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I am currently developing an executable which runs on linux. I want to have a supervisor which monitor this executable and restart which it is killed. Is there any command for doing so? or suggest me some way to do it

Note: the code is in c++

Thanks in advance

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3 Answers

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This supervisor already exists and is always running. It's called init, and most versions are controlled by the entries in /etc/inittab.

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The simplest way to do this is just to spawn the process yourself, wait for it to exit, and then restart it. The simplest way to do that is just in a shell script loop. Generally, though, this kind of watchdog architecture tends to be fragile and glitchy. Why is your process dying? What happens while it's restarting? Is there state preserved elsewhere in the system that assumes that the current "version" of your process is the same as it was at some time in the past?

Generally, this just isn't done. It's almost always best to either architect your process as a one-off that handles one event/command/request, or write it robustly such that it can be presumed to always be alive. And if you can't make that work, just wrap it in a shell loop.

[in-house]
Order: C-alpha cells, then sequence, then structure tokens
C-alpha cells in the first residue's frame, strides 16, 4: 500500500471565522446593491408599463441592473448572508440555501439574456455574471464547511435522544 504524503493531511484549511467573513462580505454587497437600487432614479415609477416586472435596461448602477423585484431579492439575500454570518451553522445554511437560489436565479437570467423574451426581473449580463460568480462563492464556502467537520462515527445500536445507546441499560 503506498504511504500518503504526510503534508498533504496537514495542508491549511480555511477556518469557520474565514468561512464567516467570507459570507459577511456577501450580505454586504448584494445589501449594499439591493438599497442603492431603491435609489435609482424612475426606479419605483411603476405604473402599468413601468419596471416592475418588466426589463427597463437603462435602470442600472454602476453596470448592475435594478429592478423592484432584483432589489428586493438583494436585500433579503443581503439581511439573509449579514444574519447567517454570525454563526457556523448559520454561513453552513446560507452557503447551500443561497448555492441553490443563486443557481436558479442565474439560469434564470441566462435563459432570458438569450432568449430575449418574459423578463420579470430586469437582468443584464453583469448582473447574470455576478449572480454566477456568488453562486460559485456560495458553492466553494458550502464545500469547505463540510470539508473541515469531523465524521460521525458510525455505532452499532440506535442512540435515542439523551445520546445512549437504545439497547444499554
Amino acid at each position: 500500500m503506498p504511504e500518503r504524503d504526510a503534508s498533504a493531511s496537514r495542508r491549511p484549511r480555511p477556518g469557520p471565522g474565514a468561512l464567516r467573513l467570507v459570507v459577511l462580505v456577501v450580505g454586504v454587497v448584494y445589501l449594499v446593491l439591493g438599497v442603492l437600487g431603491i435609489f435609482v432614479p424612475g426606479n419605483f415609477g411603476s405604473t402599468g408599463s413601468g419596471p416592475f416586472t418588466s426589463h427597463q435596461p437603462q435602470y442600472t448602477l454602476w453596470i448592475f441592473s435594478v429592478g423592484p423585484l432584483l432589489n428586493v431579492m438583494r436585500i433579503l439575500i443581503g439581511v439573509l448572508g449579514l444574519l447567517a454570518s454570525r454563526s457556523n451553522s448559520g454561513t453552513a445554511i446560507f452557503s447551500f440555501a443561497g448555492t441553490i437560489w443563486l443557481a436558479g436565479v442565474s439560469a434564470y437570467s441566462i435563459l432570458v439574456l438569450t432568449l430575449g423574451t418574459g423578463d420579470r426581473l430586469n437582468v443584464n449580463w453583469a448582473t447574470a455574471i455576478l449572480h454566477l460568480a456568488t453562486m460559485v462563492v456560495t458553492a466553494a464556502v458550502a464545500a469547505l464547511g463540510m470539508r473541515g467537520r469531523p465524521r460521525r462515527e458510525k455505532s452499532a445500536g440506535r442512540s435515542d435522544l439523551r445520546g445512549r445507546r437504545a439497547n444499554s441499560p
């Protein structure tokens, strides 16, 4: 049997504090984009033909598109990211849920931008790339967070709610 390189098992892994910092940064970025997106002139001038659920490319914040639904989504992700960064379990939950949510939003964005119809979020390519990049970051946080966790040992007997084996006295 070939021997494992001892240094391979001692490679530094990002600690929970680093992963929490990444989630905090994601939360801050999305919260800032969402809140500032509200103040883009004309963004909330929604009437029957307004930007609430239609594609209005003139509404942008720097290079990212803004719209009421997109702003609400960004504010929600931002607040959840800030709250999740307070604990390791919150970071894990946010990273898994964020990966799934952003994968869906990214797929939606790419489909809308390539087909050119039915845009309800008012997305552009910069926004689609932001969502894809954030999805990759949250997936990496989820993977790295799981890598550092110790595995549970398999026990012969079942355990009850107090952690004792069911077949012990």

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If the watchdog concept is so bad, why does every Linux instance use it? –  Ben Voigt Jul 20 '12 at 19:07
    
Virtually nothing in linux is watchdogged. Certainly critical services like httpd, mysqld, etc... are not in typical installations. Core stuff like dbus-daemon ditto. You have a counterexample? –  Andy Ross Jul 20 '12 at 19:13
    
Many small pieces of the system are not individually subject to process monitoring and automatic restart, but the whole user-mode system itself is. On pretty much any linux distro you care to name, this is the ONLY function of process 1, the one process that every linux system must have. And specifically your terminal login process is monitored and restarted should it ever exit. –  Ben Voigt Jul 20 '12 at 19:18
    
If you want to explain characteristics of processes monitored by init, and use that as a basis for claiming it's probably a poor choice for the OP's problem, fine. But making blanket statements that it's "fragile and glitchy" just suggests you don't know Linux. –  Ben Voigt Jul 20 '12 at 19:21
    
Um... chill. I'm just saying that explicitly writing an application that expects to be watchdogged is questionable design, and counter to the existing paradigms of the system. And FWIW: you're basically wrong about init. Neither sysvinit, upstart, nor systemd do any significant watchdogging of processes in modern linux distros (though systemd has done a really good job of turning many things into launch-on-demand services, which has some of the same properties). Just try it: kill -9 something important and see if it restarts. –  Andy Ross Jul 20 '12 at 19:28
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Monit comes with most linux distributions and can do what you're looking for, plus a fair amount more, like checking memory, disk space, connectivity,...

From the docs you could have something like so in your monit config file:

check file with path /cifs/mydata
  if does not exist for 5 cycles then exec "/usr/bin/mount_cifs.sh"
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